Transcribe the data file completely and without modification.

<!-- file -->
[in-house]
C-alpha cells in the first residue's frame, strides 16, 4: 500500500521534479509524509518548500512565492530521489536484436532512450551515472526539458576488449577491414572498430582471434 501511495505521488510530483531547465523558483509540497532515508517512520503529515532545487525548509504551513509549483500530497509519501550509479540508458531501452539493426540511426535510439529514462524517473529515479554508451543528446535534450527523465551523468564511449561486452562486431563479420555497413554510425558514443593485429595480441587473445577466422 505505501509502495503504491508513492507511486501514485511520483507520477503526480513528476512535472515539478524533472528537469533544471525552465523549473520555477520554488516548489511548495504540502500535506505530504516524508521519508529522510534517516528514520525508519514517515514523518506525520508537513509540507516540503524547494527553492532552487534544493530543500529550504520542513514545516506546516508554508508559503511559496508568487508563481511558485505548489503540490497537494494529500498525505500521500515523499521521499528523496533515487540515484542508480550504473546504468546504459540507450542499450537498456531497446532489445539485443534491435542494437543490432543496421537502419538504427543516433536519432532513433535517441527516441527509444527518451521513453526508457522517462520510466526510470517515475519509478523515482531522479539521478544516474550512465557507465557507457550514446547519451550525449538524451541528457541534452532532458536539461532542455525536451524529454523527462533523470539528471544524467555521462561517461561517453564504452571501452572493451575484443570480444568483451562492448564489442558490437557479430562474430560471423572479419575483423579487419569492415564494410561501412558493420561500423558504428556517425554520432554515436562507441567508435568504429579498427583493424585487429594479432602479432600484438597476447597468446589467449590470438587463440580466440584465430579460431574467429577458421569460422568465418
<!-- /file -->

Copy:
[in-house]
C-alpha cells in the first residue's frame, strides 16, 4: 500500500521534479509524509518548500512565492530521489536484436532512450551515472526539458576488449577491414572498430582471434 501511495505521488510530483531547465523558483509540497532515508517512520503529515532545487525548509504551513509549483500530497509519501550509479540508458531501452539493426540511426535510439529514462524517473529515479554508451543528446535534450527523465551523468564511449561486452562486431563479420555497413554510425558514443593485429595480441587473445577466422 505505501509502495503504491508513492507511486501514485511520483507520477503526480513528476512535472515539478524533472528537469533544471525552465523549473520555477520554488516548489511548495504540502500535506505530504516524508521519508529522510534517516528514520525508519514517515514523518506525520508537513509540507516540503524547494527553492532552487534544493530543500529550504520542513514545516506546516508554508508559503511559496508568487508563481511558485505548489503540490497537494494529500498525505500521500515523499521521499528523496533515487540515484542508480550504473546504468546504459540507450542499450537498456531497446532489445539485443534491435542494437543490432543496421537502419538504427543516433536519432532513433535517441527516441527509444527518451521513453526508457522517462520510466526510470517515475519509478523515482531522479539521478544516474550512465557507465557507457550514446547519451550525449538524451541528457541534452532532458536539461532542455525536451524529454523527462533523470539528471544524467555521462561517461561517453564504452571501452572493451575484443570480444568483451562492448564489442558490437557479430562474430560471423572479419575483423579487419569492415564494410561501412558493420561500423558504428556517425554520432554515436562507441567508435568504429579498427583493424585487429594479432602479432600484438597476447597468446589467449590470438587463440580466440584465430579460431574467429577458421569460422568465418